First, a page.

Portable heaters are a hot commodity at local Charleston restaurants | Photo provided

Charleston restaurants were forced to add heaters and warm-weather menu items quickly last week as temperatures dropped during the first few days of December. But with a continued emphasis on outdoor dining amid the pandemic, last week was a sign of the challenges ahead as cooler temps move in.

“Initially, when we knew we were going to be reopening later in the year, we had already purchased six of the mushroom heaters,” said Brandon Underwood, the general manager at Estadio on Spring Street, which reopened for outdoor-only dining in late November following a five-month closure due to the pandemic. “But, in the first week, we realized that wasn’t enough, so we got three more heaters.” 

Underwood purchased the last three heaters on eBay, and one diner even asked an Estadio employee if he could buy one from the restaurant. 

Heaters are a must at Estadio, which is open for outdoor-only dining | Photo provided

Park Circle favorite Jackrabbit Filly also scrambled to procure outdoor heaters last week. 

“Heating our patio has been the latest bane of my existence for the past few weeks,” co-owner Corrie Wang told the City Paper last week. “Just today, our contractor strung up these hanging heat lamps that give off a two-inch radius of heat. Tonight, I’ll have to cut those down, return them and tomorrow Snyder is delivering us long-term rentals for those propane mushroom heaters.” 

Kwei Fei and Micho, two neighboring James Island eateries owned by David and Tina Schuttenberg, are making the best of a tricky situation. Micho is located on the Pour House deck where owner Alex Harris recently added heaters and is ordering branded blankets, Tina said.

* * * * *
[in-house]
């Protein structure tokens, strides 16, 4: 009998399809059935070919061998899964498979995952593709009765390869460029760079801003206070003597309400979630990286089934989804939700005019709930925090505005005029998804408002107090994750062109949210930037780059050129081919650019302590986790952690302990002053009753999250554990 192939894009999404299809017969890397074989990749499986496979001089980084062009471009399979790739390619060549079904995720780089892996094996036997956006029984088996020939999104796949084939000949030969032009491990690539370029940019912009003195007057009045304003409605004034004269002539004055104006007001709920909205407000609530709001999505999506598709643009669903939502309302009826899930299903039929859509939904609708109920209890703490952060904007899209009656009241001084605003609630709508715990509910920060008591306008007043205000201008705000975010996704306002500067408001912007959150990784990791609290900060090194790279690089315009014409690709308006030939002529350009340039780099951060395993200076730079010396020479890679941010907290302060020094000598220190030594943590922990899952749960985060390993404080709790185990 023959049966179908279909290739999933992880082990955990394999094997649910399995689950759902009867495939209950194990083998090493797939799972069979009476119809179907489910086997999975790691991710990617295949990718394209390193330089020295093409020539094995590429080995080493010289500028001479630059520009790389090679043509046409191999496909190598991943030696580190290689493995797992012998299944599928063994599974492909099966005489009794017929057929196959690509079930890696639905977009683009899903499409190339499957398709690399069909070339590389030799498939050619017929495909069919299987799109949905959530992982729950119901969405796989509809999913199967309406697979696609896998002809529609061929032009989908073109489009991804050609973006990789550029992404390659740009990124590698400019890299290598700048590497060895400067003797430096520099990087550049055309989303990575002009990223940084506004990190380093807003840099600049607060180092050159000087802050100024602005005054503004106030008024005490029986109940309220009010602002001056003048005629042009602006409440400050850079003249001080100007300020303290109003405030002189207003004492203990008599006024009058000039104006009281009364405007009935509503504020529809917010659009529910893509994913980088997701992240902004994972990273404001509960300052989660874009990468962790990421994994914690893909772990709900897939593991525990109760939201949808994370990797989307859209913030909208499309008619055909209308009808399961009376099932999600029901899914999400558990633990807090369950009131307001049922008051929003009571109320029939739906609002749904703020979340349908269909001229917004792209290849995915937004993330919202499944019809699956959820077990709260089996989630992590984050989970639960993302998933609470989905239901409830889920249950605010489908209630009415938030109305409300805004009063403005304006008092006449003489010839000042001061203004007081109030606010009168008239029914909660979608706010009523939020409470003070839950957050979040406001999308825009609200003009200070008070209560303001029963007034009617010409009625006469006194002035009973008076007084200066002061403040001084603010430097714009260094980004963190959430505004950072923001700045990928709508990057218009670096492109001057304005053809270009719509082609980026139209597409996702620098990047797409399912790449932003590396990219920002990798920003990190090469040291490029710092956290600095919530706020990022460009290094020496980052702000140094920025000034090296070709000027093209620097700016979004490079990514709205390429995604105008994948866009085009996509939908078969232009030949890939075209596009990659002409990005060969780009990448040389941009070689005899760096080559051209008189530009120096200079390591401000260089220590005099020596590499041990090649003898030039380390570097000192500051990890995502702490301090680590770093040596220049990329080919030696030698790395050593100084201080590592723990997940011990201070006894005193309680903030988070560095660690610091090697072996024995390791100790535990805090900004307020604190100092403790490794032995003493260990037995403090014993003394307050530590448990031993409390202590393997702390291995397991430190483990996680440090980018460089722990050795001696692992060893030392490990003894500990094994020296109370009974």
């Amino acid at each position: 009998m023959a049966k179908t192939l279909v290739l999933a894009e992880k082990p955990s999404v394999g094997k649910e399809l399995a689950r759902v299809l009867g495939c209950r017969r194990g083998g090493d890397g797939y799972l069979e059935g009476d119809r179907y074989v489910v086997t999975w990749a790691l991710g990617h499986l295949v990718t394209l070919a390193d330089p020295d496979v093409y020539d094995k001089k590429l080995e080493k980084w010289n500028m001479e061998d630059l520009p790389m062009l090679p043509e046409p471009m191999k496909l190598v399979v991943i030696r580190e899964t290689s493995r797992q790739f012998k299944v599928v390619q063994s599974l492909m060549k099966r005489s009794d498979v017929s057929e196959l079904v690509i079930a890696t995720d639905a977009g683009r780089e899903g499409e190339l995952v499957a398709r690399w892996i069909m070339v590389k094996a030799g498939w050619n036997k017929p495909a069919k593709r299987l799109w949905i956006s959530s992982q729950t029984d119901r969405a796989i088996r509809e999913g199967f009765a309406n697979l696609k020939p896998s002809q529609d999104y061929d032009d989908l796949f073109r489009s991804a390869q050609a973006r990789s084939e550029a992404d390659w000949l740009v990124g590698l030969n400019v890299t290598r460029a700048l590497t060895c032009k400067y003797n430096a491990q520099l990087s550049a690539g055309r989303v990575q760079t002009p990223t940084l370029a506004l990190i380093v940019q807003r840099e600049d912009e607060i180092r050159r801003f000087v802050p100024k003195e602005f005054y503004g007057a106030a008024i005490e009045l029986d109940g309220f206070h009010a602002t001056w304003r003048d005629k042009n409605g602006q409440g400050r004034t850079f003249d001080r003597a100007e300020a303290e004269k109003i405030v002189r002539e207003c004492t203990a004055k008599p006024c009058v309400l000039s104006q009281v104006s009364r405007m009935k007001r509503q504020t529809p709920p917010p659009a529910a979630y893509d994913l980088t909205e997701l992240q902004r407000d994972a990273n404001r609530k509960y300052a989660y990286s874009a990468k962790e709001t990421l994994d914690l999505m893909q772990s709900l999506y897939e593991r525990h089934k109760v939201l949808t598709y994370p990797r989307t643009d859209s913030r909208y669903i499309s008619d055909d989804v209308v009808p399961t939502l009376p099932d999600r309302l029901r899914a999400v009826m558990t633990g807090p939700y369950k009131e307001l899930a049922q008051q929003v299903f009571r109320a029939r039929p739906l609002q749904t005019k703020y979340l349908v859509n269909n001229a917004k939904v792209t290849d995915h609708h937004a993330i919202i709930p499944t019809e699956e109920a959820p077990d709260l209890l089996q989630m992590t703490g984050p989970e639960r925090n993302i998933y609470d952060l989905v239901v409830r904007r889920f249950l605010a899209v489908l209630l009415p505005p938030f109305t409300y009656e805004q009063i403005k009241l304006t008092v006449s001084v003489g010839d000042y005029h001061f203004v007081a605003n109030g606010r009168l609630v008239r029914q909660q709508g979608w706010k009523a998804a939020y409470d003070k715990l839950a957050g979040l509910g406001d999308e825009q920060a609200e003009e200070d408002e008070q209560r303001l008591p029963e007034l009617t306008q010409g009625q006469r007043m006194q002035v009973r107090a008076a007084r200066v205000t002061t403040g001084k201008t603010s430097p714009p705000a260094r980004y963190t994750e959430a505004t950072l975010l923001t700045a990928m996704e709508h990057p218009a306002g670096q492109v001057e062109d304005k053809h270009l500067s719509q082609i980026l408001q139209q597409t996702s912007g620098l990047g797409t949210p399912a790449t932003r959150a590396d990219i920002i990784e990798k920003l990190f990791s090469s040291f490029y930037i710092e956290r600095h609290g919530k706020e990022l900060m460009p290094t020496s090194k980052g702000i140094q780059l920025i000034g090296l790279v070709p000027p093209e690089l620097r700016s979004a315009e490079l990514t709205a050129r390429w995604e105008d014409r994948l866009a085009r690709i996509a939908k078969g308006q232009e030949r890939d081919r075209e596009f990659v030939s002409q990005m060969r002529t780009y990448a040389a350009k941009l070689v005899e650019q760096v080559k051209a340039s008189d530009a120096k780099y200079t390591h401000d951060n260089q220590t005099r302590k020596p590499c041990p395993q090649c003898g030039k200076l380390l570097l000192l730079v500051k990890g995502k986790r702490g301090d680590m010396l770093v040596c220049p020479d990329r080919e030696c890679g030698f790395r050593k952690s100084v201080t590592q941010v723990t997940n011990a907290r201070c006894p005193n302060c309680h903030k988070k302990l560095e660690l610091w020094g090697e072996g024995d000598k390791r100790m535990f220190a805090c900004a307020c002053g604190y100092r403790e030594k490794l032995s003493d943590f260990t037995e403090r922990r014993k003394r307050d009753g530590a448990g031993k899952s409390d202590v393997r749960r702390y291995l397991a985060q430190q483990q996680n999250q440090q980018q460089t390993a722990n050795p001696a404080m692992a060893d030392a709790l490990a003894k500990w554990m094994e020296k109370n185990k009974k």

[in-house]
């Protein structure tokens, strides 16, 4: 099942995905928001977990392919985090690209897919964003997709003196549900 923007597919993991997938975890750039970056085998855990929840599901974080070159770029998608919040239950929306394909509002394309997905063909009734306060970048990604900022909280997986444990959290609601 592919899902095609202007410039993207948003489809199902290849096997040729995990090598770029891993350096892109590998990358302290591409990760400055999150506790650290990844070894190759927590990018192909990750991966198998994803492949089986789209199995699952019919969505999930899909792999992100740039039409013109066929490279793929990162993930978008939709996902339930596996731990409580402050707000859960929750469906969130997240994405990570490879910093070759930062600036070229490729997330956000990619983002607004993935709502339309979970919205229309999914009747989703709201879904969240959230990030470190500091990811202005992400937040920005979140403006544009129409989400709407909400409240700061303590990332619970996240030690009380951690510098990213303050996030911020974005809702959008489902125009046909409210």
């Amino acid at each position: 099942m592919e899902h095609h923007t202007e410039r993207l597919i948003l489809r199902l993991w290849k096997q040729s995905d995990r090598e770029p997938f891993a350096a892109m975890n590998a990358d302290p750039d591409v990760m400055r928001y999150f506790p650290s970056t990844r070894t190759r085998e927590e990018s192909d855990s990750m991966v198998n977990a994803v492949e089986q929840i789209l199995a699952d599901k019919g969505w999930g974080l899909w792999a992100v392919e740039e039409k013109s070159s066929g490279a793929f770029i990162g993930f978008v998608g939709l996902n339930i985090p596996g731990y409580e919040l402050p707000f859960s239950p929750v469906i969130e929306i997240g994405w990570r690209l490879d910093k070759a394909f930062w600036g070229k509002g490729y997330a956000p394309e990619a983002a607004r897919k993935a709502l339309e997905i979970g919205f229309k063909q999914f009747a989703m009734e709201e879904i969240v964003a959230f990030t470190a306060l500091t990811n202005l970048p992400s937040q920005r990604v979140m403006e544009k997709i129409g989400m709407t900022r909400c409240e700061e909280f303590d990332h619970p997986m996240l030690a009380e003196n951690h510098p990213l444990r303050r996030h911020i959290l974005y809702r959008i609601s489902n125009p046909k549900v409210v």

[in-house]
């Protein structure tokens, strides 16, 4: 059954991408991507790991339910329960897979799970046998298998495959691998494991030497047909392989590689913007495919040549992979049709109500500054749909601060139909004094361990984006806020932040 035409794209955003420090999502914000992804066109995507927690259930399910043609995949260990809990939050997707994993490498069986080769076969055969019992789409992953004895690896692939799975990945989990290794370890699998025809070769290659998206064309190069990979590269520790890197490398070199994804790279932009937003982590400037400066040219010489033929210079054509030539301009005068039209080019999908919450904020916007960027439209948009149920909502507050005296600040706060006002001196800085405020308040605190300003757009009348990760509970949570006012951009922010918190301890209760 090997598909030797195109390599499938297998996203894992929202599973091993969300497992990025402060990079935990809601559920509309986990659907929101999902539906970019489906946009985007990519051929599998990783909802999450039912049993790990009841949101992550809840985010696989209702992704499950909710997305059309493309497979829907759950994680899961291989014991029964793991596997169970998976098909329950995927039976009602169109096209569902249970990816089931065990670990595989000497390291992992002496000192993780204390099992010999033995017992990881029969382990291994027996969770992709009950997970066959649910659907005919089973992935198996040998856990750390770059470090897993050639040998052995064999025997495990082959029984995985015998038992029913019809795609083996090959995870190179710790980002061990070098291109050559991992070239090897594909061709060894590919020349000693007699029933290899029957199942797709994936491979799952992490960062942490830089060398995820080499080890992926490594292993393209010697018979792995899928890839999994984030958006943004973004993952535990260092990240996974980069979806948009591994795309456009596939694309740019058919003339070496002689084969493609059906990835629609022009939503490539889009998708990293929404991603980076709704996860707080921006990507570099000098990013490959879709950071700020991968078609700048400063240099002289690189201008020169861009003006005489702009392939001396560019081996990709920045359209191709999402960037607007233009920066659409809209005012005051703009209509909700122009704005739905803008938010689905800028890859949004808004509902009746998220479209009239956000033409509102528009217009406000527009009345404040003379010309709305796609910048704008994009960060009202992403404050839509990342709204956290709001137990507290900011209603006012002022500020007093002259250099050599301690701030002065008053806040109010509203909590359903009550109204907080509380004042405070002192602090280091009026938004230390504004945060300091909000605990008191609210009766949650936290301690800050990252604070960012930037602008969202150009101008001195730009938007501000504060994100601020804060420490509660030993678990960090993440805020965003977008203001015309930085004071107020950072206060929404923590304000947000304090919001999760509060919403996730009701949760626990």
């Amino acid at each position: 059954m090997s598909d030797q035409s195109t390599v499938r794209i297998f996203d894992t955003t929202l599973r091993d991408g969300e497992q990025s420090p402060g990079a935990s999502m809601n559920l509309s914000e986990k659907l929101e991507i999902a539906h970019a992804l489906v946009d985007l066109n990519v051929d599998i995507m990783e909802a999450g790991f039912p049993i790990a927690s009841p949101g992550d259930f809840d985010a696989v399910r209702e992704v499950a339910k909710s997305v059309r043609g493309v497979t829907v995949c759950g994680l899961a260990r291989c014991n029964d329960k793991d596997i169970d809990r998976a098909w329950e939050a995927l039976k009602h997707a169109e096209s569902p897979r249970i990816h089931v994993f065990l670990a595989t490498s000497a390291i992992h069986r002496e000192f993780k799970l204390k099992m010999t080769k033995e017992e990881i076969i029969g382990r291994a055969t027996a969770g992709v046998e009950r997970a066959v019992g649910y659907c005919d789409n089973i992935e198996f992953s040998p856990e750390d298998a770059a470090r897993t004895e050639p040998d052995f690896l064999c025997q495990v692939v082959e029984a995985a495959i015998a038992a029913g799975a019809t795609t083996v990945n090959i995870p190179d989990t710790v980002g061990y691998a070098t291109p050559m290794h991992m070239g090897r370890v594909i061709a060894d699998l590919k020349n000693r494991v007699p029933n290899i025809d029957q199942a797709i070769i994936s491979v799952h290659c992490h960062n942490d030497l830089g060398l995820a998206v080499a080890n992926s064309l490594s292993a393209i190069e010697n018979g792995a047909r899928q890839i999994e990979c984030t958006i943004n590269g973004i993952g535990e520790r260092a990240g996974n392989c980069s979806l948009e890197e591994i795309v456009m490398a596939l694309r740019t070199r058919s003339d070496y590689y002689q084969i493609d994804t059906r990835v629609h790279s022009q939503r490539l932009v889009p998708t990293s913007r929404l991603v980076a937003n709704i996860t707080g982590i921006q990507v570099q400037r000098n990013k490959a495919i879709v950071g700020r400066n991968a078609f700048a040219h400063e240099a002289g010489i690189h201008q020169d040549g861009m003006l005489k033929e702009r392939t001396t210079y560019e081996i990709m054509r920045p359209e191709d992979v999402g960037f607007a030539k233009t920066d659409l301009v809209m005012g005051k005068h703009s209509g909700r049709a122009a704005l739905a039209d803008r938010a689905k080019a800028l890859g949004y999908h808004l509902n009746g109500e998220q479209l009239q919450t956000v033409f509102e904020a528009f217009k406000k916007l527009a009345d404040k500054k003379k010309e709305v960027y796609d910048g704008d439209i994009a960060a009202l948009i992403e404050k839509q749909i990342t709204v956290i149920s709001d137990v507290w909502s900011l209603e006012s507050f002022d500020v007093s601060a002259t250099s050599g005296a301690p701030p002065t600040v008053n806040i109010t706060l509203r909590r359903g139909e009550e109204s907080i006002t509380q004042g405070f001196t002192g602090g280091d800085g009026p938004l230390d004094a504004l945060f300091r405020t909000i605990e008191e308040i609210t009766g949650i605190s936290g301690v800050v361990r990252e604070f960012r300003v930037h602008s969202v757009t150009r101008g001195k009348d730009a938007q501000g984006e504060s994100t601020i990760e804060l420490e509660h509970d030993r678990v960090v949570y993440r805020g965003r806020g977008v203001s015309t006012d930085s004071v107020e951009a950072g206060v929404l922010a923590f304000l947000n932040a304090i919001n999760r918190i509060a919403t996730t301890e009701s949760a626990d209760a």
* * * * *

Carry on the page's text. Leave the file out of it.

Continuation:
Tina Schuttenberg | File photo

The Schuttenbergs have made a few adjustments at Kwei Fei to encourage outdoor dining. 

“Over at Kwei Fei, we’ve added heaters,” Tina said. “The Kwei Fei patio is the perfect setup to completely enclose the space with plastic, but we’ve decided that for us it’s better to keep it open for COVID safety. We’ve also looked to the menu items to help add comfort by including more brothy items than ever to both Kwei Fei and Micho.” 

Corrie’s husband, Jackrabbit Filly executive chef, Shuai Wang always features hearty, comforting noodle and ramen dishes on his winter menu, and this year will be no different, Corrie said. Stop by on ramen Wednesdays, and the restaurant even throws in a half-price bottle of wine.

Find ramen and other hearty dishes on Jackrabbit Filly’s winter menu | Jackrabbit Filly Instagram

Estadio is leaning into cold weather mode with its menu, adding a third paella offering and items like steamed clams and Moroccan-spiced braised chicken. The Spanish-inspired restaurant is even attempting to recreate its indoor ambiance on its patio, Underwood said.

“We spent a lot of time in the back patio area collecting and trading plants, going to shops and then just stringing things up until it felt really comfy and stylish,” he said. “We rolled out some AstroTurf, so it’s like its own little room back there.”

Local chefs and restaurateurs are doing everything they can to combat the cold, but will it be enough? 

City Paper spoke with one restaurateur who is unsure that the return on investment in propane heaters is worth it due to the ongoing costs of running them and concerns that they wouldn’t even make a difference. 

Jackrabbit Filly co-owners Corrie and Shuai Wang scrambled to secure their outdoor heaters | Ruta Smith

Jackrabbit Filly is already feeling the effects of cooler temperatures during COVID times, Wang said. 

“Prior to this chill, the patio was a solid fourth to a third of our nightly sales. Tonight, we have no reservations for it,” she said on Wednesday. “This completely affects my staffing and the tips that my servers walk with — nevermind simple restaurant sales. I usually look forward to the chilly Charleston season — it’s my favorite time of year. This year, I already can’t wait for it to be over, and we’re only a few days in.”